On day one, the first panel I attended “Poetics of Race and Rage: Black Feminism and Literary Form” featured papers about the political work that literature and journalism does in expressing both the ordinary humanity of Black people and creative, textual forms of resistance. Of particular interest for my own research was Jaimee Swift and Ashley Daniels’s work on Black women’s journalism that chronicled and named the internationalist work of writers such as Claudia Jones, whose publications spanned freedom struggles across the diaspora.
Subsequently, a panel on international connections between African American intellectual, literary, and musical culture across the changing political landscape of twentieth-century China was equally fascinating. From Yunxiang Gao, I was excited to learn more of Langston Hughes’s reception in China while Zifeng Liu’s paper covered, among others, the depiction of Robert F. Williams in the People’s Daily. Keisha A. Brown insightfully assessed musician Aubrey Pankey’s sonic presence in China through his performance of Negro spirituals.
After celebrating the work of AAIHS award winners, attendees heard Barbara Ransby eloquently connect the intellectual labors of academic work to the everyday praxis of the Black radical intellectual tradition. Drawing on insights from the lives of African-descended people across the diaspora as well as the work of local activists in her hometown of Chicago, Ransby challenged us all to think about the intertwined nature of our intellectual, political, and cultural work and how “Black thought matters” in everyday life both inside and outside of the academy. I’m looking forward to reading her fuller insights later this year when the University of California Press publishes her next book, Making All Black Lives Matter: Reimagining Freedom in the Twenty-First Century.
On the second day of the conference at a panel on Black thought in the Progressive Era I learned about the art of Charlotte “Lottie” Wilson from Cynthia Hawkins’s detailed presentation that biographized and historicized her work. On the same panel, Chad William’s captivating comments on Du Bois’s notions of democracy expanded upon his recent Black Perspectives essay on Du Bois and World War I.
Musician and educator Junious Lee Brickhouse’s workshop on the blues, performance art, and the creation of sonic archives reminded us about the place of aesthetics, teaching, and the global nature of hip hop in African American intellectual history. I’m still processing his astute observation about musicians as “tradition bearers,” and what that might mean for how I conceive of my own research on hip hop and aesthetics.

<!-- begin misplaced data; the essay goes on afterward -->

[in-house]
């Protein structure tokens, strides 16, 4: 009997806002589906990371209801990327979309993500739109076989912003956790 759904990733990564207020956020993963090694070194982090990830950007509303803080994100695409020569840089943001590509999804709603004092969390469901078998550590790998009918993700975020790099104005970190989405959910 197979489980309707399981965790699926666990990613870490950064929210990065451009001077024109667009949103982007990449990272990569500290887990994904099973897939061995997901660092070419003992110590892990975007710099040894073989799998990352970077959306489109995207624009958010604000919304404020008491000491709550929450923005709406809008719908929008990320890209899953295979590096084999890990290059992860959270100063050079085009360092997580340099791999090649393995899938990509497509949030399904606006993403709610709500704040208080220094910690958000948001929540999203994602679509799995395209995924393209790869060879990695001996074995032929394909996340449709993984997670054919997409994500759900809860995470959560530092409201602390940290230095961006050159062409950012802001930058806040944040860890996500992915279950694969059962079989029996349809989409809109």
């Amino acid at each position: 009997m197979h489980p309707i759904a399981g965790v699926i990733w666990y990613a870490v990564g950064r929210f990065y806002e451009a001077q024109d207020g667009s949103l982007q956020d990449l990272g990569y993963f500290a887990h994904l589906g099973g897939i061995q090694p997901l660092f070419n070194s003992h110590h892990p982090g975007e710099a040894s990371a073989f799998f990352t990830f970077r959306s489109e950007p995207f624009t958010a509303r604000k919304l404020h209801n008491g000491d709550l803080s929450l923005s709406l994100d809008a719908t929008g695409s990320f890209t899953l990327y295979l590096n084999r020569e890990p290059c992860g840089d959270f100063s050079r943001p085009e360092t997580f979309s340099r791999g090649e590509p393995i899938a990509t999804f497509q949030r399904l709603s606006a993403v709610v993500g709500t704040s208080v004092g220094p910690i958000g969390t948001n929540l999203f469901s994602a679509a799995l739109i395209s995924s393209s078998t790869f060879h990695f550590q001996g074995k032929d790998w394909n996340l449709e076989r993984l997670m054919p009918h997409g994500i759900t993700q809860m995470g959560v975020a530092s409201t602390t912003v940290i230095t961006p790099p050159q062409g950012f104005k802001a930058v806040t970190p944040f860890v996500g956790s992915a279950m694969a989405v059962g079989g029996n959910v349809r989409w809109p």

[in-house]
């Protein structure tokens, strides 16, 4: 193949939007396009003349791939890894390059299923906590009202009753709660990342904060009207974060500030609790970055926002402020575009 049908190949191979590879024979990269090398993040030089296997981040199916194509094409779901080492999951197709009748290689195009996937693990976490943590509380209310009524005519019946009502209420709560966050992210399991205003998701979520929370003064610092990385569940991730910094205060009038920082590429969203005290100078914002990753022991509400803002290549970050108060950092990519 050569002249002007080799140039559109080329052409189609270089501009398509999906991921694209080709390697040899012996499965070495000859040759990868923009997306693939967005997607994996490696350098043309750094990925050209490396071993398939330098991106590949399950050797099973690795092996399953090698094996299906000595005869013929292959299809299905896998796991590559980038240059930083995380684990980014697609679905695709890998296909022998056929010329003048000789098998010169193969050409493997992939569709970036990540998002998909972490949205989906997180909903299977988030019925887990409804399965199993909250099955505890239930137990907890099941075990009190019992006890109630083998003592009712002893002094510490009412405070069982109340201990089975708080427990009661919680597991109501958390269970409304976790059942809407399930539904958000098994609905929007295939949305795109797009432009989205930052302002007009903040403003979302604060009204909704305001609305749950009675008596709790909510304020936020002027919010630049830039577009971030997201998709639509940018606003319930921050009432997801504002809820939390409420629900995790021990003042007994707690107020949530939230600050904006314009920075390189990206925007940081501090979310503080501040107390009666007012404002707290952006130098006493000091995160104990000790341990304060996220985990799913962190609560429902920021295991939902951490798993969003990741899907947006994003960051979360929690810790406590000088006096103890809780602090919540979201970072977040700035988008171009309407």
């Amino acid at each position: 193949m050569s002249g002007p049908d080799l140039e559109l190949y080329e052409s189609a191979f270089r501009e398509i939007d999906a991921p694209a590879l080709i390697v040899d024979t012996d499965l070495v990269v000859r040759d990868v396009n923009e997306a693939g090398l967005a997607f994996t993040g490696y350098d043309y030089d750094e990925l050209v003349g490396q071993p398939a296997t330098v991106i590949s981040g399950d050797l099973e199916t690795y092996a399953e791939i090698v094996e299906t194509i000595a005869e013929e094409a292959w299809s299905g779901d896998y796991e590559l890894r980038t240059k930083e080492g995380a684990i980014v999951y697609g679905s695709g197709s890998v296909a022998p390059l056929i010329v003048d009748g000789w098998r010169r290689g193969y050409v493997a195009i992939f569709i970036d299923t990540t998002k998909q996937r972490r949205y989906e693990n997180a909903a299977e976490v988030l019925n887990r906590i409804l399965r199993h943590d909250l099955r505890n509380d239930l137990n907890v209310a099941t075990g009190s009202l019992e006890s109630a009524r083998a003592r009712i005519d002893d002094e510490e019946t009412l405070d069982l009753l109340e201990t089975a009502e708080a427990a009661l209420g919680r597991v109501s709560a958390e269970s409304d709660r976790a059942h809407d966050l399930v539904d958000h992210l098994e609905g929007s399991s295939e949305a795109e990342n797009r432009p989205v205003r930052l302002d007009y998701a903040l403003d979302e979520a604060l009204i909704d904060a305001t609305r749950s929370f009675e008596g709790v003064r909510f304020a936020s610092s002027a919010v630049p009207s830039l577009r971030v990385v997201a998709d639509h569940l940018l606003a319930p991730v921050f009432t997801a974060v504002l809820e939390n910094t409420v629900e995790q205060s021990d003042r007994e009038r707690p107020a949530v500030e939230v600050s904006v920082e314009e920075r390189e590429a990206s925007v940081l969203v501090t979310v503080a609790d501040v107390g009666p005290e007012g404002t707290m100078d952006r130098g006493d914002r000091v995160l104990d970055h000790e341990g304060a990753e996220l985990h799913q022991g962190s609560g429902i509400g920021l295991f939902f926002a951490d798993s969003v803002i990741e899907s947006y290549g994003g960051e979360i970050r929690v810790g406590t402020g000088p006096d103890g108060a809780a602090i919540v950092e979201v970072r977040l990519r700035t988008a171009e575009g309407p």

It was an honor to collaborate with Lavelle Porter, Edward Carson, Evelyn Brooks Higginbotham and Whitney Battle-Baptiste on “W. E. B. Du Bois’s Black Thought at 150: History, Memory, Literature & Politics.” Lavelle deepened our understanding of the nature of Du Bois’s The Black Flame trilogy, a topic about which he’s written at Black Perspectives, while Edward wrestled with Du Bois’s complex and at times contradictory moralism in what he called the “Victorian Du Bois.” Whitney elaborated on her engaging roundtable essay, “Bringing W. E. B. Du Bois Home Again” through the ongoing mural artwork of Great Barrington’s Railroad Street Youth Project, and ended with a stirring quote from Martin Luther King’s February 1968 “Honoring Dr. Du Bois” speech. In the sesquicentennial year of his birth, all of the panelists in one way or another drove home the importance of Du Bois’s legacy.
Finally, a panel on archives and the making of archives prompted new considerations about how archives make history and how history make archives. In particular, I was intrigued to hear Kesho Scott and Amilcar Priestly recount the personal and political dimensions of assembling an archive. Similarly, Irma McClaurin’s presentation about creation of the Irma McLaurin Black Feminist Archive, and Whitney Battle-Baptist’s overview of the powerful work she’s carrying out at the W. E. B. Du Bois Center not only demonstrated the vibrant work happening at UMass, but also brought home living examples about the kinds of intersections possible between scholarship and praxis that Barbara Ransby spoke about. As I stated in 2016 and 2107, I’ll re-state this year: I appreciate the sponsors, salute the efforts of conference organizers, and eagerly anticipate the 2019 AAIHS meeting at the University of Michigan.